DESIGN BASIS Size of Project The size of the project generally is expressed in tons of ore milled per day, but company policies differ widely in this respect with a few adhering to this set figure but many expecting the design capacity to be liberal. To some companies that follow the latter practice a 25,000-tpd milling plant that cannot reach 30,000 or 35,000 tpd with¬out major additions is a disappointment. The engineers responsible for planning the operation must know what is intended. Other projects are sized according to the tonnage of product rather than of mine ore; examples are iron ore mills that express size in terms of tons per year of pellets or high-grade concentrates, heavy minerals plants in tons per year of rutile or ilmenite, cement plants in barrels per year, potash in tons per year of muriate, phosphate in tons per year of washer rock and flotation concentrate, and others. However, tons per day milling rate is also the common denominator in most of those instances because the major equipment has to be selected on that criterion. Equally important are operating schedules, particularly the number of operating days per week and shifts per day for ore delivery, crushing, grinding, and processing. Hours per shift also are an impor¬tant factor in design, particularly in the case of ore delivery, and the lost time expected for maintenance, cleanup, inspection, preventive maintenance shutdowns, and many others, has to be taken into ac¬count. Frequently, the ore deposit will vary in hardness and grade to such a degree that the capacity of the mill will vary widely from year to year and cannot be expressed as a fixed figure, but rather as an average over a calculable period, such as ten years, or as a specific daily capacity over the first two years, next four years, etc., or some similar projection. A good example of this kind of situation is Asarco's Mission operation 15 miles southwest of Tucson, Ariz., described by Weiss and Vincent,1 where the major rock types differed widely in hardness, so that a change in the proportion of these types in the mill feed could have imposed difficult design problems if a constant tonnage rate had been expected. Expected Life The life of a mining operation depends upon the size of the deposit and the rate of mining. The latter is a policy decision based on an economic analysis2 which, in turn, is based on many factors. From the point of view of mill planning, the estimated life of the operation determines many criteria and affects many decisions on strength of structures and degree of protection of men and materials, the quality of the materials-handling and process machinery, the type of delivery systems for ore to the mill and concentrates to the smelter or market, environmental considerations, and many others. Costly installations that may be excellent investments for a 20-year project may be waste¬ful for a 5-year operation. An example is the comparison of different methods of crushing or grinding. Take single- vs. multiple-stage grind¬ing-the former may be found more economical for a 5-year operation, and the other, more costly method more economical for a 15- to 20-year life. Mining and Ore Transportation The mining method and the means of transportation of the ore to the first crushing stage have far-reaching effects upon mill design, particularly the crushing sections, and upon site selection (see Chapter 2, Situation of Mill). Consequently, mill design cannot advance until the mine planning has reached at least tentative decisions concerning these important matters, or reach the final stages until much is known about the ore that may be expected month by month and year by year for a reasonable period. Methods of ore transportation used in over 90 underground and open-pit mines are listed briefly in Section 32 (Table 1), and more detail is found later in this section and in Section 10, Storage and Transport. These methods include surface railroad, trucks, conveyors, surface skips, underground skips, and tramming from hoist or tunnel. In surface mining, transportation of the uncrushed ore by rail or truck to the primary crushing plant-conveniently located for lowest overall cost-is most common. Rail transportation provides low perton-mile costs. Truck transportation, though in some cases less eco¬nomical, is more flexible and more adaptable to mountainous terrain; furthermore, recent improvements have reduced the operating costs to keep trucks competitive on low-grade ores. The design of the primary crushing plant will be essentially the same whether delivery is by truck or rail, but the location of the plant is subject to more rigid restrictions in the latter case because of grade limitations, and these in turn may adversely affect the selec¬tion of the mill site as well. The influence of truck haulage in reducing the stripping ratio in open-pit mines is an added reason for predicting a minor role for rail transportation in the future. The use of conveyors to transport ore from the pit to the milling plant involves (in most cases) crushing the ore to a reasonable size (10 to 20 in. maximum with today's crushers) before conveying. The Twin Buttes system3 which went into operation in late 1969, utilizes primary crushers (two) and conveyors to receive rock waste, ore, and low-grade stockpile material from trucks, then transport them to the appropriate destination. Flexibility is dependent upon the porta¬bility of the primary crushers. In the face of this development, inclined skip hoists are no longer important to the mill designers. Underground mines generally pose fewer problems of design; these will be discussed in Chapter 2. Character of Deposit The degree of homogeneity of the ore in various parts of the mine is an important factor. The characteristics that concern the millman (approximately in order of importance) are: hardness, assay, metallurgical response, size distribution,4 and moisture content. Under metallurgical response may be included degree of oxidation, mineral¬ogy, clay content, and reagent consumption, as well as process re¬sponse in general. Short-term variations-hour-to-hour, day-to-day, or even week-to-week-make operation of the plant more difficult, require greater flexibility of process design and, perhaps, also require more instrumentation and manpower. Uniformity of the ore in the characteristics noted previously and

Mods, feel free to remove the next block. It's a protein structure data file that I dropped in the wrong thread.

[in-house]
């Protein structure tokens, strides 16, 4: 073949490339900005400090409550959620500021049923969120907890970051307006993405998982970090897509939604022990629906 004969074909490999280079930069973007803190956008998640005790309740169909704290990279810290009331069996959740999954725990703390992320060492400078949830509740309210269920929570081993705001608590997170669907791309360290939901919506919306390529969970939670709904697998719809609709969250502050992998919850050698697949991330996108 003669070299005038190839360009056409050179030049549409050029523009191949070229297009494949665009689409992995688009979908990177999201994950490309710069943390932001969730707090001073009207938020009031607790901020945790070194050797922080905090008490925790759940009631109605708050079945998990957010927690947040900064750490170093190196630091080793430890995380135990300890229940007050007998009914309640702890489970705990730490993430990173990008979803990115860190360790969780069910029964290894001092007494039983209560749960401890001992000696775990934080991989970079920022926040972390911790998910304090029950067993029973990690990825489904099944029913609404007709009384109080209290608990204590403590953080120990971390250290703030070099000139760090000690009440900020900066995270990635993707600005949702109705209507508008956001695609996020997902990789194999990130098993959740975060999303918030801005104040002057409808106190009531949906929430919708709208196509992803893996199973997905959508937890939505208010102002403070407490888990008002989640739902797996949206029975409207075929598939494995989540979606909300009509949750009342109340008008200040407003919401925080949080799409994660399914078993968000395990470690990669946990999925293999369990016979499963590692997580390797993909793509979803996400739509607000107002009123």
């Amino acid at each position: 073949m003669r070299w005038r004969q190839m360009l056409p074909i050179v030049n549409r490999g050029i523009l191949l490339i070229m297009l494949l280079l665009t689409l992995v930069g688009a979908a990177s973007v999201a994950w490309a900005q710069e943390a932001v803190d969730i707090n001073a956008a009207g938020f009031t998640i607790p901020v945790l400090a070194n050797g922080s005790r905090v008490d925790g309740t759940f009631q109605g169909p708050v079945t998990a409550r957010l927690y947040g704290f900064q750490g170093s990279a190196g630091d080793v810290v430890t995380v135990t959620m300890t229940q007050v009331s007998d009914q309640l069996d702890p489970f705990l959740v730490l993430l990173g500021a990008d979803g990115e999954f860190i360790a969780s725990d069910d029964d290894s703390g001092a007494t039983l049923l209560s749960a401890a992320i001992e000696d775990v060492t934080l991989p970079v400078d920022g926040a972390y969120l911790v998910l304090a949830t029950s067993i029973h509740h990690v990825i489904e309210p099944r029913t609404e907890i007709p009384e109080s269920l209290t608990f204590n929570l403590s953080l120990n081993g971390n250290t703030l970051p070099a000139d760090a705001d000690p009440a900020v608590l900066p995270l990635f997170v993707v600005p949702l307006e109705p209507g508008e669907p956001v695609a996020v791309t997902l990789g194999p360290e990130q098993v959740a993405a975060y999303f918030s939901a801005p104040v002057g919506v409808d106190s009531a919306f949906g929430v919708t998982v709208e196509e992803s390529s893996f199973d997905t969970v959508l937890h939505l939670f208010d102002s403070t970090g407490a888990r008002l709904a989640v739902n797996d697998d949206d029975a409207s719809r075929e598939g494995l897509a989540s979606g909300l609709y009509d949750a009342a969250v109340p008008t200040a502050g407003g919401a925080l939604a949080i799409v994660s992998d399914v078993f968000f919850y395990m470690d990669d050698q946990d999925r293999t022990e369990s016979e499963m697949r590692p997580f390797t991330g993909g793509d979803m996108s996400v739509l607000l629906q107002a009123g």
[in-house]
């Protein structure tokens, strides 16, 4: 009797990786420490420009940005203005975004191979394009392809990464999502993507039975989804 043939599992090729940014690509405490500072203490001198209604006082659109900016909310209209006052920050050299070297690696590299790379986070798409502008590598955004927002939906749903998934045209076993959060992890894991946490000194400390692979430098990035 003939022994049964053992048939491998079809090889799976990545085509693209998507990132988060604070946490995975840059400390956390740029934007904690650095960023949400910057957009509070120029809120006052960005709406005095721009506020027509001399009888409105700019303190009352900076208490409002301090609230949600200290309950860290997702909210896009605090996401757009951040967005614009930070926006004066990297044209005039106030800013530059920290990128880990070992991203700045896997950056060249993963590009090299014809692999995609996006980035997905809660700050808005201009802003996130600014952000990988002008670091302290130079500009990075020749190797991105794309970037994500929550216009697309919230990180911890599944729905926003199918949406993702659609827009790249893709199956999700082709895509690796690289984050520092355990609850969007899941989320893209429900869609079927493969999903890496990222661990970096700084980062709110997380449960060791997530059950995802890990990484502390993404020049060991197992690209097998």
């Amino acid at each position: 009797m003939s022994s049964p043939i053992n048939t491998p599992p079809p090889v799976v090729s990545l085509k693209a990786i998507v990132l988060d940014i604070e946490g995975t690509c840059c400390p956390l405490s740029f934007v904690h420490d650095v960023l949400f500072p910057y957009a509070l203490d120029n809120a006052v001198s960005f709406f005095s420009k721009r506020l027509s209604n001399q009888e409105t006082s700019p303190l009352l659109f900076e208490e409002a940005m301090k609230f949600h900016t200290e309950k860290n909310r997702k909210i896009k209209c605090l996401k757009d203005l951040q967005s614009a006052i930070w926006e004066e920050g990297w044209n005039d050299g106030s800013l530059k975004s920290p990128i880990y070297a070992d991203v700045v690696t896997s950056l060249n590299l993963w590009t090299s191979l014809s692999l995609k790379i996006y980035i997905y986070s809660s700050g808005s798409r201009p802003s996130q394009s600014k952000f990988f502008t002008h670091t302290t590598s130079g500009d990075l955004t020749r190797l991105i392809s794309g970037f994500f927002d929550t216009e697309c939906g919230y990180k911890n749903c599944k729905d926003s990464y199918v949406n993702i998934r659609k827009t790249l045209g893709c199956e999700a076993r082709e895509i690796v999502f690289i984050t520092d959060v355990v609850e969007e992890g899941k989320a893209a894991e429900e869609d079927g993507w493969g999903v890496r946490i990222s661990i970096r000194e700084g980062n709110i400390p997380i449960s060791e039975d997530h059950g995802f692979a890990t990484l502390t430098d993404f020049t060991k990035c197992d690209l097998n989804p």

Full Article Download:
(3103 kb)